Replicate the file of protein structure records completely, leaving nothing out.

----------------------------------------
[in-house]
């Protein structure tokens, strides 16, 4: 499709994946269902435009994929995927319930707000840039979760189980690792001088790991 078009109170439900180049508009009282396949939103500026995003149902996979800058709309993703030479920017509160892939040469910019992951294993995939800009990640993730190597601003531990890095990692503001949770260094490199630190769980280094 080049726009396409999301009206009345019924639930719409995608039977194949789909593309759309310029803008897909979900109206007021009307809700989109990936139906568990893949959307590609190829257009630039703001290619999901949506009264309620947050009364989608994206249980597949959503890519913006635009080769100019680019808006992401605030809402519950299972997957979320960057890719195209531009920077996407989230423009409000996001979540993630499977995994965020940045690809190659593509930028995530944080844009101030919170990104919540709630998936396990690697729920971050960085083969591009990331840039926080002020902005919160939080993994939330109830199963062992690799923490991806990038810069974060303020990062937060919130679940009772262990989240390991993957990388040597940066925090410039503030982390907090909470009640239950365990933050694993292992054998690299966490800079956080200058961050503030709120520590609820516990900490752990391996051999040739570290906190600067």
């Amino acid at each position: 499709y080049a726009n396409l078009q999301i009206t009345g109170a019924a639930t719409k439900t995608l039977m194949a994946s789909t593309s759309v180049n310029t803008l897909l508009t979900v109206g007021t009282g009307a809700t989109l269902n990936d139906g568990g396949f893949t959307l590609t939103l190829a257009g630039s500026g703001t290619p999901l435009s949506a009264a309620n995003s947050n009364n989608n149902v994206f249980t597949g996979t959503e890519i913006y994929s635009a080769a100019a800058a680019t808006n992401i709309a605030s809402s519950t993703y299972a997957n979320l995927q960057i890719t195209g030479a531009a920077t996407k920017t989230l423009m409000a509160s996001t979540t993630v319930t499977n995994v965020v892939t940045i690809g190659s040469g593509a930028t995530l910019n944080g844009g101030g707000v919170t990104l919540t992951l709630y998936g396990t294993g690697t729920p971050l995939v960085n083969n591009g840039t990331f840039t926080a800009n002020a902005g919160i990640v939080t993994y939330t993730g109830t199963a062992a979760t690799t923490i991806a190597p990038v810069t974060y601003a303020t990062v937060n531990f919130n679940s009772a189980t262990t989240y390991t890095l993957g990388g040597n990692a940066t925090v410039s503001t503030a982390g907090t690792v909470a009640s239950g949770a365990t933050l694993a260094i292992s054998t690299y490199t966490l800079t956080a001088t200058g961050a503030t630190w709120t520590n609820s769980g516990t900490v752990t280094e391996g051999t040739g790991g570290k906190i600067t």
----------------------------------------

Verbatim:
[in-house]
């Protein structure tokens, strides 16, 4: 499709994946269902435009994929995927319930707000840039979760189980690792001088790991 078009109170439900180049508009009282396949939103500026995003149902996979800058709309993703030479920017509160892939040469910019992951294993995939800009990640993730190597601003531990890095990692503001949770260094490199630190769980280094 080049726009396409999301009206009345019924639930719409995608039977194949789909593309759309310029803008897909979900109206007021009307809700989109990936139906568990893949959307590609190829257009630039703001290619999901949506009264309620947050009364989608994206249980597949959503890519913006635009080769100019680019808006992401605030809402519950299972997957979320960057890719195209531009920077996407989230423009409000996001979540993630499977995994965020940045690809190659593509930028995530944080844009101030919170990104919540709630998936396990690697729920971050960085083969591009990331840039926080002020902005919160939080993994939330109830199963062992690799923490991806990038810069974060303020990062937060919130679940009772262990989240390991993957990388040597940066925090410039503030982390907090909470009640239950365990933050694993292992054998690299966490800079956080200058961050503030709120520590609820516990900490752990391996051999040739570290906190600067």
């Amino acid at each position: 499709y080049a726009n396409l078009q999301i009206t009345g109170a019924a639930t719409k439900t995608l039977m194949a994946s789909t593309s759309v180049n310029t803008l897909l508009t979900v109206g007021t009282g009307a809700t989109l269902n990936d139906g568990g396949f893949t959307l590609t939103l190829a257009g630039s500026g703001t290619p999901l435009s949506a009264a309620n995003s947050n009364n989608n149902v994206f249980t597949g996979t959503e890519i913006y994929s635009a080769a100019a800058a680019t808006n992401i709309a605030s809402s519950t993703y299972a997957n979320l995927q960057i890719t195209g030479a531009a920077t996407k920017t989230l423009m409000a509160s996001t979540t993630v319930t499977n995994v965020v892939t940045i690809g190659s040469g593509a930028t995530l910019n944080g844009g101030g707000v919170t990104l919540t992951l709630y998936g396990t294993g690697t729920p971050l995939v960085n083969n591009g840039t990331f840039t926080a800009n002020a902005g919160i990640v939080t993994y939330t993730g109830t199963a062992a979760t690799t923490i991806a190597p990038v810069t974060y601003a303020t990062v937060n531990f919130n679940s009772a189980t262990t989240y390991t890095l993957g990388g040597n990692a940066t925090v410039s503001t503030a982390g907090t690792v909470a009640s239950g949770a365990t933050l694993a260094i292992s054998t690299y490199t966490l800079t956080a001088t200058g961050a503030t630190w709120t520590n609820s769980g516990t900490v752990t280094e391996g051999t040739g790991g570290k906190i600067t």